Story Credit: Jessie Christopher Smith, The Oklahoman. Oklahomans are still reeling from extreme conditions amid a record-breaking heat wave, after soaring temperatures Tuesday resulted in the hottest day of the year across the Oklahoma State.
The highest temperature, 116 degrees, was recorded in the township of Odell in Marshall County. A new daily record of 110 degrees was set in Oklahoma City and tied in Lawton at 114 degrees, records that had been set in 1936.
1936 was also the year the state reported its highest temperature ever ― 120 degrees. That record was set in the middle of the infamous Dust Bowl, a nearly decade-long period of the 1930s during which extreme drought, unusually high temperatures and heavy wind erosion devastated large parts of Oklahoma and Texas.
Oklahoma heat wave 2022:OKC hits 110 degrees, setting daily heat record
Current heat wave ‘still pales in comparison’ to 1930s Dust Bowl, 1950s drought
Gary McManus, a state climatologist with the Oklahoma Climatological Survey, said, as severe as recent temperatures have been, “there really is no comparison to the Dust Bowl.”
“We’ve had between 40 to 50 days of above-normal temperatures this year, extending from the late spring to here in the middle of summer,” McManus said. “And we did have that one extreme wave of heat here (Tuesday), but when we’re looking back in history, what we’re seeing right now in Oklahoma this summer would be a little sliver of the Dust Bowl drought.”
Only two other periods in the state’s history invite comparison to the Dust Bowl, climatologists say: the droughts of the 1950s and the early 2010s.
“The ’50s drought is, when it comes to the main body of the state, probably the drought of record for Oklahoma,” McManus said. “The Dust Bowl drought was really horrible for western Oklahoma and the High Plains, but the ’50s drought was really worse for much of Oklahoma overall. The major difference between the two droughts was that we’d learned a lot more about conservation practices for our farmers, so we didn’t really see the horrible erosion and those effects. It was the same type of heat, but it lasted about five years instead of 10.”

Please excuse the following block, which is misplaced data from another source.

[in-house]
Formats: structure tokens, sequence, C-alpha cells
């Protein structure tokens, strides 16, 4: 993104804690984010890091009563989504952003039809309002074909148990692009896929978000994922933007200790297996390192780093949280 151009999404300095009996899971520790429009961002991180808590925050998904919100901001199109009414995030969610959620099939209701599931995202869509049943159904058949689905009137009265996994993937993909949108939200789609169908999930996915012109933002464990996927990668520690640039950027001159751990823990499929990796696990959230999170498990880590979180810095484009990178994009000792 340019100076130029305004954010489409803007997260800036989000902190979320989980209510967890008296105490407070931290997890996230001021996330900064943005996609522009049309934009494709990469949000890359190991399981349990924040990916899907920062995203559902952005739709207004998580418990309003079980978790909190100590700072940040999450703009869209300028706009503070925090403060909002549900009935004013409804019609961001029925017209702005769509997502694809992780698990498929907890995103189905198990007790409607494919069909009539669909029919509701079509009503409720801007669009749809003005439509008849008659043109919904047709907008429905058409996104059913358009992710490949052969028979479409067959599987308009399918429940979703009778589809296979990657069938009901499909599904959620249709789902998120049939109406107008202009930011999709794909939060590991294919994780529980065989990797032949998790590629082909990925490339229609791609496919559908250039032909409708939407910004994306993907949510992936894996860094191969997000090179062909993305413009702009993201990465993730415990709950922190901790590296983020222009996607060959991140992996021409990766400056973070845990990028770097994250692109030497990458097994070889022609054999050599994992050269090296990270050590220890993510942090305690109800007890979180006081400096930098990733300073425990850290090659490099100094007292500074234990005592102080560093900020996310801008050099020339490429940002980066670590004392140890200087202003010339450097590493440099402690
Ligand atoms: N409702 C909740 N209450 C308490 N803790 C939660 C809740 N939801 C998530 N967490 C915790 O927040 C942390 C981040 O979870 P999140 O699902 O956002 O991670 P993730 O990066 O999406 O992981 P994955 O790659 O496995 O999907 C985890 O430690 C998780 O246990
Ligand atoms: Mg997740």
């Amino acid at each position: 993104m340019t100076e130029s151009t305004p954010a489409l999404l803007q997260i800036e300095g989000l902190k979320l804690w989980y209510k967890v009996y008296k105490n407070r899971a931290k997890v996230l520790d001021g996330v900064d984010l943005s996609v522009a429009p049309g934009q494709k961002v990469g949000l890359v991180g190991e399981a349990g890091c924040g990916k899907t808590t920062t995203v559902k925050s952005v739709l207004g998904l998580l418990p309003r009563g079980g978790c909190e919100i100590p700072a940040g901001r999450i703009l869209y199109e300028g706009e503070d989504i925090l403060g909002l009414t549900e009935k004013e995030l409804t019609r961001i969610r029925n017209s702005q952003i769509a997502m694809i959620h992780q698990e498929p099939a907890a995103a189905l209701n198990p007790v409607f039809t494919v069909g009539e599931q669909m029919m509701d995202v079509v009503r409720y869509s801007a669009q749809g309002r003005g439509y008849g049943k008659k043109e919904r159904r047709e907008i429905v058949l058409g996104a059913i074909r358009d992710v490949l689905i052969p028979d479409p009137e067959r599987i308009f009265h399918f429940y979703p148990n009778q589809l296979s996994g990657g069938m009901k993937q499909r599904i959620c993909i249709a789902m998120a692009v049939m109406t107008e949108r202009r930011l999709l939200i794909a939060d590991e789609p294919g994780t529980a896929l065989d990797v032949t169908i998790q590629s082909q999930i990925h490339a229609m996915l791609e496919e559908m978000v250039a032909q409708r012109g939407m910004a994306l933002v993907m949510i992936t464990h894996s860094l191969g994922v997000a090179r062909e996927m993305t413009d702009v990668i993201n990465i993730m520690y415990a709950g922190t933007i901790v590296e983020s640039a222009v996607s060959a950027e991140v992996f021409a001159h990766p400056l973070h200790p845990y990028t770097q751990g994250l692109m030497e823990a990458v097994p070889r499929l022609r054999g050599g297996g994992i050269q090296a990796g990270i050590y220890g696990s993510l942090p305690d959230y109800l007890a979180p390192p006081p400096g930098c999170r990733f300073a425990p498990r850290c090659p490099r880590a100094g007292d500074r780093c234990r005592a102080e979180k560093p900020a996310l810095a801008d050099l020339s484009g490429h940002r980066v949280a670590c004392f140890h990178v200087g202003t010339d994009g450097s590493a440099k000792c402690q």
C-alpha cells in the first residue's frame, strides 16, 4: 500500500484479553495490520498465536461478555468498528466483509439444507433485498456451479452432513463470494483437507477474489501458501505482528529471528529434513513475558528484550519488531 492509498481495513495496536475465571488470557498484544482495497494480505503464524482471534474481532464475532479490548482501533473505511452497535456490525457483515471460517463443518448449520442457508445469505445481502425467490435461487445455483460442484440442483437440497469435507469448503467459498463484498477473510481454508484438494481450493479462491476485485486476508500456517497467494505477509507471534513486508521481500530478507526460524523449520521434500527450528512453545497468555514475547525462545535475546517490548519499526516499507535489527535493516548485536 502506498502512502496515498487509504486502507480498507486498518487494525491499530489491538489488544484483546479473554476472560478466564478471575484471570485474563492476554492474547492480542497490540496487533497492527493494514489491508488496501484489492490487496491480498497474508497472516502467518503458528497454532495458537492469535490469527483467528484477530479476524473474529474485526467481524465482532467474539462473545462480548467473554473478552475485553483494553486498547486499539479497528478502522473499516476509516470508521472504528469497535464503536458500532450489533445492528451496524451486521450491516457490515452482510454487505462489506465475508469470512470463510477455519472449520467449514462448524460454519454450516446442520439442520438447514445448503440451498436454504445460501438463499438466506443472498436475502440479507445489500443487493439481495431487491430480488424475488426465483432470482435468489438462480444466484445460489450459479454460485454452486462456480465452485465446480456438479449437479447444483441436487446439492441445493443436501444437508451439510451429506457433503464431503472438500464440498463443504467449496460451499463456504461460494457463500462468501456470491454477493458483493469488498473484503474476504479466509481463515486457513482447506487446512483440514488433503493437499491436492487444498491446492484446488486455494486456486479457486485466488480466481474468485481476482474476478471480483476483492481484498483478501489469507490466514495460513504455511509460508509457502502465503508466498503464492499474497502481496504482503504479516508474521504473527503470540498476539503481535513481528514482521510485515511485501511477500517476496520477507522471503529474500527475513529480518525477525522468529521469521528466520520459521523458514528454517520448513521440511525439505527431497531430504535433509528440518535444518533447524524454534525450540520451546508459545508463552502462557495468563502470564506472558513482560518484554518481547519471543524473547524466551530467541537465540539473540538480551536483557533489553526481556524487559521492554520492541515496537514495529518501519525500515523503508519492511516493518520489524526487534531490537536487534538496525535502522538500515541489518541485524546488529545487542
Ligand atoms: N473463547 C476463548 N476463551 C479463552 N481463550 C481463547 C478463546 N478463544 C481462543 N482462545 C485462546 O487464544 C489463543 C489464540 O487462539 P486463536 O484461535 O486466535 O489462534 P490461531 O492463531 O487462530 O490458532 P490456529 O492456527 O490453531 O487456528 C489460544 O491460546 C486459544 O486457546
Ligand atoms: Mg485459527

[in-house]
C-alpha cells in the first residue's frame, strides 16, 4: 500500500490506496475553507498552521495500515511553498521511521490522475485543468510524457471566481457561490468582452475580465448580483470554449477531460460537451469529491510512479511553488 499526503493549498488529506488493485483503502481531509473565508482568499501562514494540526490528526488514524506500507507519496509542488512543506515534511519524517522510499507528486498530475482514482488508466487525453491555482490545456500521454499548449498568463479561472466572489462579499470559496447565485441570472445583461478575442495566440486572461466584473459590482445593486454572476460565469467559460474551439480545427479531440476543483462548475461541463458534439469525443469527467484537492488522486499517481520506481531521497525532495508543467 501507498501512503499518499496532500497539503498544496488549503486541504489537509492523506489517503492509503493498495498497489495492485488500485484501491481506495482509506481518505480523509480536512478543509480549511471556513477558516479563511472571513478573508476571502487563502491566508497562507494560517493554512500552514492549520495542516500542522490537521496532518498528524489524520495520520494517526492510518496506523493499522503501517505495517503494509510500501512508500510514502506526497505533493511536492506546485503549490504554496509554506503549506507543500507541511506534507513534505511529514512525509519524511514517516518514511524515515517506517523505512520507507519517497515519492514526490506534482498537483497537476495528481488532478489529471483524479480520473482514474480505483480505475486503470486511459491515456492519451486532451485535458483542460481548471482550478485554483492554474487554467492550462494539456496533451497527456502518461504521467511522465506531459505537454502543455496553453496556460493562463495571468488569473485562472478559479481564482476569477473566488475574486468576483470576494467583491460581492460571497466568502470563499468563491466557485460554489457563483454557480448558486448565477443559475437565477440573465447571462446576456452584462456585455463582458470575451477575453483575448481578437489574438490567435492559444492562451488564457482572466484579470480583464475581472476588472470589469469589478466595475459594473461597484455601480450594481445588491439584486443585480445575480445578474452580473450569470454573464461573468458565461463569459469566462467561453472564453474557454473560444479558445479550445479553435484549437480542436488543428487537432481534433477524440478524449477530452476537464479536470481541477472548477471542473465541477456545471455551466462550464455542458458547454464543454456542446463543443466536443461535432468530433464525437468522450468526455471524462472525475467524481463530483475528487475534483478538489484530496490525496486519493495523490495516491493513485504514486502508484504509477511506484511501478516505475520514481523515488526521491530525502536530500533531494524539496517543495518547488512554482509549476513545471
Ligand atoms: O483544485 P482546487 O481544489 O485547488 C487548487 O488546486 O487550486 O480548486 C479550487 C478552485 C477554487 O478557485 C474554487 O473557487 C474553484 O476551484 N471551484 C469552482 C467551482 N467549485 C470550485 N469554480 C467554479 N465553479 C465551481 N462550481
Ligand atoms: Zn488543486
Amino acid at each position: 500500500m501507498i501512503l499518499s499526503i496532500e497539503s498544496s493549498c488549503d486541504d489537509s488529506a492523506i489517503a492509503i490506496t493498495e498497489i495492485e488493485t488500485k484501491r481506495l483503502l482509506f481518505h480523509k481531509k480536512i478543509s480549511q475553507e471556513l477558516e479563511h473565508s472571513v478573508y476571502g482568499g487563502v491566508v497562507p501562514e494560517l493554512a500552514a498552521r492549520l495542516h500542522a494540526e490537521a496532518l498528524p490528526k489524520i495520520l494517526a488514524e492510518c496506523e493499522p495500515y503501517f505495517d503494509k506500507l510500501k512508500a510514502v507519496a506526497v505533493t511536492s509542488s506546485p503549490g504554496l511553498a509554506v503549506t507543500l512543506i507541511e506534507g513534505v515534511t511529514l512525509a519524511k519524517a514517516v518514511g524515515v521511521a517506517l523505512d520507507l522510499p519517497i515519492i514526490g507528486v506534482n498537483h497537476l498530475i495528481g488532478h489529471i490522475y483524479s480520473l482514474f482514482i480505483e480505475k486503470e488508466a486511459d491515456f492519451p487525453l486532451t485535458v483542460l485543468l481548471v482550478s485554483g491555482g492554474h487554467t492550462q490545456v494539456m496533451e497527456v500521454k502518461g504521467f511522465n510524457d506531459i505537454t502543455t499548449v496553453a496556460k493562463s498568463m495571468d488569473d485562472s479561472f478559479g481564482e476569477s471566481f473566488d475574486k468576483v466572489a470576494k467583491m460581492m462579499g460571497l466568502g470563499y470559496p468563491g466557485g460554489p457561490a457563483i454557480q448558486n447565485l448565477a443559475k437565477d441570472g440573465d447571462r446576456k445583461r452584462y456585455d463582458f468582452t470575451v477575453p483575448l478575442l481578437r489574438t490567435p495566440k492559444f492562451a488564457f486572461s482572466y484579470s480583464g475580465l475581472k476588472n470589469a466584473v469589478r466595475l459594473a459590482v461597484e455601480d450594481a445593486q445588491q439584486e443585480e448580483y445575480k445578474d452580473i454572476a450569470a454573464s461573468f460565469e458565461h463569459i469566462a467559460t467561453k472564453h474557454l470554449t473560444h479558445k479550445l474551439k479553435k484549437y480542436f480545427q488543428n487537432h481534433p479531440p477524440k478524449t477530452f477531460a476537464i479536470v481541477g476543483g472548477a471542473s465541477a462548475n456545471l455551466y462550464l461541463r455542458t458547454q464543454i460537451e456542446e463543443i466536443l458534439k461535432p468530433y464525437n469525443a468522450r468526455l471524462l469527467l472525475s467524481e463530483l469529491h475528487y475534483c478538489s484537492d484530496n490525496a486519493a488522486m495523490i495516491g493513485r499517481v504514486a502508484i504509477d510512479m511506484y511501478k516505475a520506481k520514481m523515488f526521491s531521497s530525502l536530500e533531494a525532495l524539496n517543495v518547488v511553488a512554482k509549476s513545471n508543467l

Experts worry current heat wave ‘sliding back into’ 2011-2012 drought patterns
A decade ago, extreme heat struck Oklahoma again, during a massive drought that ravaged the southern U.S. states. Oklahoma was among the hardest hit by the dry spell, which saw multiple wildfires burn an estimated 52,000 acres in July and August 2012.
“We haven’t had a drought like this (July) since 2011 and 2012, which was notoriously hot and dry,” said Wes Lee, agriculture coordinator at the Oklahoma Mesonet. “2012 was so extreme, it really was something you couldn’t compare to anything else. The impact that drought had on agriculture was devastating, and I’m concerned that maybe we’re sliding back into the same weather pattern as that.”
The city of Hollis saw 101 days of heat above 100 degrees in 2011, the longest consecutive streak of extreme heat the Oklahoma Mesonet had ever recorded. The severity of Tuesday’s record-breaking temperatures alarmed experts in weather and climate, as unprecedented levels of heat are being reported across the world.
When is the heat wave going to end?
Meteorologists do not expect current triple-digit temperatures to lessen until August, when the chances of potential precipitation return as autumn draws closer.
“We do see possibly a little bit of a weakening of that (index) as it flattens out over the next 6 to 10 days from (Wednesday),” McManus said. “As we get into the first part of August, we might see more storm systems allowed through and a little bit higher chances of rain.”
The National Weather Service Storm Prediction Center showed increased odds of “above-normal precipitation” in its 8-to-14-day outlook. But increased odds of above-normal temperatures are also still in the forecast.
“We have to remember it’s not really a wet time of year, so ‘above-normal precipitation’ is not really anything to write home about,” McManus said. “But it’s certainly better than the much-below-normal precipitation that we’ve been seeing the last couple of weeks, and any chances of rain will certainly alleviate some of that heat.”
This article originally appeared on Oklahoman: Record-breaking OKC heat not expected to dip until August, experts say